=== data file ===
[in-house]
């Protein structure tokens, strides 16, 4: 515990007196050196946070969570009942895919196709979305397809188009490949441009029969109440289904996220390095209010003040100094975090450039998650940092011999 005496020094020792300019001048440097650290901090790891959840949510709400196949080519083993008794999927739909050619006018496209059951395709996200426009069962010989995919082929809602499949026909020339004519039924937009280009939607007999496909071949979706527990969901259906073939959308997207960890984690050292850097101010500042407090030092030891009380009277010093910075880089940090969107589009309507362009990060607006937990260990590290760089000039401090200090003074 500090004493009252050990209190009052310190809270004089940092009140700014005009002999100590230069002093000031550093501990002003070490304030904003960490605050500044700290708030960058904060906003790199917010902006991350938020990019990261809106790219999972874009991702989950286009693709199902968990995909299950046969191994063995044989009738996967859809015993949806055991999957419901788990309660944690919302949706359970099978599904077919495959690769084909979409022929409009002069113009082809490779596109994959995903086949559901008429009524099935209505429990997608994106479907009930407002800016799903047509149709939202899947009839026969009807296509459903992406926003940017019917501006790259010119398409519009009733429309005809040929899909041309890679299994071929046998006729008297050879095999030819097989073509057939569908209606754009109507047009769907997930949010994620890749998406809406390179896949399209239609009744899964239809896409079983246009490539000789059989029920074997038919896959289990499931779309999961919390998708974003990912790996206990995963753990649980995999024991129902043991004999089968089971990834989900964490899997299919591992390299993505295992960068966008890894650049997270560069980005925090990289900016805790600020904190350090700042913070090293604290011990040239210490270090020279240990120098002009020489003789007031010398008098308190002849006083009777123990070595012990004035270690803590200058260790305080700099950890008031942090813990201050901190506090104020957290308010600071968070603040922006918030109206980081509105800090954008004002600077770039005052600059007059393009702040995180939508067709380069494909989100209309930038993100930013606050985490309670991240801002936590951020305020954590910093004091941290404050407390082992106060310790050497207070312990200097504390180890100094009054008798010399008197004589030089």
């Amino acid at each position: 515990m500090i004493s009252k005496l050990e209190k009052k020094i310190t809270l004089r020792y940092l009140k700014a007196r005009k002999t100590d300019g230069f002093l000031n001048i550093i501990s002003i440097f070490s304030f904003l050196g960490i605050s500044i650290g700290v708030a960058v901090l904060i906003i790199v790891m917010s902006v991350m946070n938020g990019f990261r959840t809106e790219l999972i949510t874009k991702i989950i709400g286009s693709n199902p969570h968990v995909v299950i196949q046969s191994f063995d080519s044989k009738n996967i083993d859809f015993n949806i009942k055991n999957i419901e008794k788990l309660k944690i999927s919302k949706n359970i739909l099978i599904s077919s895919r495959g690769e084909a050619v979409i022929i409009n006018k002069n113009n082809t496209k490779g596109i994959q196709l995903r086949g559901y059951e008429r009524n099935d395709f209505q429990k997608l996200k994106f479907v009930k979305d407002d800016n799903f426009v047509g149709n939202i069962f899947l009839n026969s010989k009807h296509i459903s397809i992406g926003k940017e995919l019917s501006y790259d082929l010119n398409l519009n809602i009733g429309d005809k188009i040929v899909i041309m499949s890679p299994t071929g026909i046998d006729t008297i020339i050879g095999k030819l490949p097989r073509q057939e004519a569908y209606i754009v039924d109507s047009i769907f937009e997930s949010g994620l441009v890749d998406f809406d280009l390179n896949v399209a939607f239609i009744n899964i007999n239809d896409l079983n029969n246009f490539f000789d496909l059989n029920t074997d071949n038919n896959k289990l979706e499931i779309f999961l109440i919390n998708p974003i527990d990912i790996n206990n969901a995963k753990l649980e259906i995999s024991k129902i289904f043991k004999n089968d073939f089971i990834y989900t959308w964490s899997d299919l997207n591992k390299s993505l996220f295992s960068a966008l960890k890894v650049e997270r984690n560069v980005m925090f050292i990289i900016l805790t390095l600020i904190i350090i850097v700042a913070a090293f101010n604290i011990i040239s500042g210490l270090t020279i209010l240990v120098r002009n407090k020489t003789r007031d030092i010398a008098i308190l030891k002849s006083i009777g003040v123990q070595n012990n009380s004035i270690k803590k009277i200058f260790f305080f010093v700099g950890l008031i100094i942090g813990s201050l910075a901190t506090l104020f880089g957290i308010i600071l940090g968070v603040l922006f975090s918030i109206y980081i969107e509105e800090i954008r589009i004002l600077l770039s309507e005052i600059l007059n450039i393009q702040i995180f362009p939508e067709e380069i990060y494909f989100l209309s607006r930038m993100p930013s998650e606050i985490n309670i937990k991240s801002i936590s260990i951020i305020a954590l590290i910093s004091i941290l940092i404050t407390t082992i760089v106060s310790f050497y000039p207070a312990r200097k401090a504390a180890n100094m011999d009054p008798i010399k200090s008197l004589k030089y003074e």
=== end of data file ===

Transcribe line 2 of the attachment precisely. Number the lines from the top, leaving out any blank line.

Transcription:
């Protein structure tokens, strides 16, 4: 515990007196050196946070969570009942895919196709979305397809188009490949441009029969109440289904996220390095209010003040100094975090450039998650940092011999 005496020094020792300019001048440097650290901090790891959840949510709400196949080519083993008794999927739909050619006018496209059951395709996200426009069962010989995919082929809602499949026909020339004519039924937009280009939607007999496909071949979706527990969901259906073939959308997207960890984690050292850097101010500042407090030092030891009380009277010093910075880089940090969107589009309507362009990060607006937990260990590290760089000039401090200090003074 500090004493009252050990209190009052310190809270004089940092009140700014005009002999100590230069002093000031550093501990002003070490304030904003960490605050500044700290708030960058904060906003790199917010902006991350938020990019990261809106790219999972874009991702989950286009693709199902968990995909299950046969191994063995044989009738996967859809015993949806055991999957419901788990309660944690919302949706359970099978599904077919495959690769084909979409022929409009002069113009082809490779596109994959995903086949559901008429009524099935209505429990997608994106479907009930407002800016799903047509149709939202899947009839026969009807296509459903992406926003940017019917501006790259010119398409519009009733429309005809040929899909041309890679299994071929046998006729008297050879095999030819097989073509057939569908209606754009109507047009769907997930949010994620890749998406809406390179896949399209239609009744899964239809896409079983246009490539000789059989029920074997038919896959289990499931779309999961919390998708974003990912790996206990995963753990649980995999024991129902043991004999089968089971990834989900964490899997299919591992390299993505295992960068966008890894650049997270560069980005925090990289900016805790600020904190350090700042913070090293604290011990040239210490270090020279240990120098002009020489003789007031010398008098308190002849006083009777123990070595012990004035270690803590200058260790305080700099950890008031942090813990201050901190506090104020957290308010600071968070603040922006918030109206980081509105800090954008004002600077770039005052600059007059393009702040995180939508067709380069494909989100209309930038993100930013606050985490309670991240801002936590951020305020954590910093004091941290404050407390082992106060310790050497207070312990200097504390180890100094009054008798010399008197004589030089």